• the roles and responsibilities of the service provider (including requirements for mandatory reporting and steps that the service provider will take if they have concerns about their client’s health, safety or any infringement of their rights), and
  • how decisions will be made and who will be involved in the process.6

Reaching agreement and being clear about communication, decision-making, and the roles and responsibilities of all involved, can guide good practice, set realistic expectations, and give all parties a framework to refer to if issues arise.

Ensure that there is a whole-of-organisation approach to working effectively with families – Having specific policies and procedures focused on working with families and participants can assist staff, participants and their families to be clear about an organisation’s strong commitment to working constructively through issues, along with what this should mean in practice.

Have a focus on early and local resolution – Protracted unresolved concerns and issues can make disputes difficult to resolve. Staff should be given clear guidance about the importance of providing an active and constructive response to inquiries, concerns and complaints, as well as clear advice concerning when matters should be escalated to a more senior staff member. Taking time to ensure that a family is provided with a thoughtful and respectful response to their concerns, can help to reduce frustration and resolution time.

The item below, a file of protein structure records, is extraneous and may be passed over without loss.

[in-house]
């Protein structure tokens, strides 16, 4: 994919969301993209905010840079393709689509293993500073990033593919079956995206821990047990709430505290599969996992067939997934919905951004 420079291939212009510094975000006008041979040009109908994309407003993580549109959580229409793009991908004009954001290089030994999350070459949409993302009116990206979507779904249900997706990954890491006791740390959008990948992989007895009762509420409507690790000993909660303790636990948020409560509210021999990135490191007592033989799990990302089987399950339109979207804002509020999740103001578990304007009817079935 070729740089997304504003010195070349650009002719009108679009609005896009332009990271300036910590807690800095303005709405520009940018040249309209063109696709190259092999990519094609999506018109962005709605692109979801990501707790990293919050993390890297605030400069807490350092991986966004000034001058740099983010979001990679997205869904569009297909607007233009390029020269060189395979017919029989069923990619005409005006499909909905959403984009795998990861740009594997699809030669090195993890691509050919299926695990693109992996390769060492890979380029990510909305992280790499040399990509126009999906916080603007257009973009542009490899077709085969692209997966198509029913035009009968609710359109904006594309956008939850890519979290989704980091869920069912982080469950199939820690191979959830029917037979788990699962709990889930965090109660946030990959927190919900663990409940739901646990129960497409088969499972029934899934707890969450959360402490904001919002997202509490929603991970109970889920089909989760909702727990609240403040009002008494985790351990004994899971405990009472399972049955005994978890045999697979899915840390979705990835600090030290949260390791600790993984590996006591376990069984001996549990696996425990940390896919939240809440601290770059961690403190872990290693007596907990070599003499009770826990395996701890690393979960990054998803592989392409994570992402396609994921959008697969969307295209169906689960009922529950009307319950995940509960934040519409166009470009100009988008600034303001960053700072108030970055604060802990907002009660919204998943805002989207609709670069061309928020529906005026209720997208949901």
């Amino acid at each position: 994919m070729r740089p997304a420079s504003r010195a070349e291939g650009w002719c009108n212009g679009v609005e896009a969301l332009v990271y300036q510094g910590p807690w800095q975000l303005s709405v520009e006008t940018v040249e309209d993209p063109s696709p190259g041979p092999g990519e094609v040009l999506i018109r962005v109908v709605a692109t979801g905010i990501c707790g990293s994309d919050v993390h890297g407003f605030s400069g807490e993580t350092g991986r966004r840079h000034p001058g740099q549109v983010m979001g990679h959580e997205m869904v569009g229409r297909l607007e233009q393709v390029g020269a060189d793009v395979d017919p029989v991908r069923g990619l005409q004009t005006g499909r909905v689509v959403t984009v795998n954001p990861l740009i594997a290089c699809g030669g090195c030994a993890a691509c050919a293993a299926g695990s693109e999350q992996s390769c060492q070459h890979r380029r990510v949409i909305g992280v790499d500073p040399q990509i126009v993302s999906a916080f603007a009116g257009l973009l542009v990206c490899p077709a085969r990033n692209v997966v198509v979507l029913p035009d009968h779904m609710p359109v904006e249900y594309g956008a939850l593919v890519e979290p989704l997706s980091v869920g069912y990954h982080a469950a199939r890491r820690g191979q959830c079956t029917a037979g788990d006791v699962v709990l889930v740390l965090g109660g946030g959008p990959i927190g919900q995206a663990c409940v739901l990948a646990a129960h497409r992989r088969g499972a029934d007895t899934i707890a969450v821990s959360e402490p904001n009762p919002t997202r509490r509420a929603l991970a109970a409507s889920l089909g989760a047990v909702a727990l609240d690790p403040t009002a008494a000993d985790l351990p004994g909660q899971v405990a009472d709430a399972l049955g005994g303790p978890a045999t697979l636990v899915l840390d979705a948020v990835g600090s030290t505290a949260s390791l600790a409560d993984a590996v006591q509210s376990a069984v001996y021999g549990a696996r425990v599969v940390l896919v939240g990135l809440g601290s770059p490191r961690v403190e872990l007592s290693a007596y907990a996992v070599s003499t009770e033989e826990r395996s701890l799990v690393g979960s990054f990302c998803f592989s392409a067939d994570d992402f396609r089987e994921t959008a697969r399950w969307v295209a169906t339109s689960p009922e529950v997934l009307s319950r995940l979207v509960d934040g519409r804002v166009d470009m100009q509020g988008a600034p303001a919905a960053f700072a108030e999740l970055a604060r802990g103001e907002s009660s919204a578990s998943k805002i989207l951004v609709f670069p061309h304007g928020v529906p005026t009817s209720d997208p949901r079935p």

Provide clear guidance on handling complaints and resolving disputes – The NDIS Terms of Business require registered providers to have ‘clear and accessible’ complaint handling and dispute resolution processes.7 The guidance should include explicit timelines relating to providing responses, specify the positions responsible for dealing with complaints, and emphasise that it is an offence to take adverse action against any party for making, or proposing to make, a complaint.

Identify at an early point whether the matter may need the assistance of an independent mediator or facilitator – The early appointment of an independent mediator can sometimes be invaluable in achieving a resolution of a complex or particularly sensitive complaint. (See ’External help’ for some options).

Have a clear access and exit policy – A clear access and exit policy that clearly outlines the criteria for accessing a service and the circumstances under which provision of supports may cease can be of benefit to all parties. Providers must ensure that the policy adheres to the minimum notice requirements referred to in the NDIS Terms of Business. The policy should also outline how the provider will enable a smooth and supported transition for the participant to another service.

Make sure your policies and procedures are transparent and accessible – To work effectively together, parties need a shared understanding of how things will be done and what is expected. For this reason, your relevant policies and procedures need to be available in formats that work for those using them.

If there is current conflict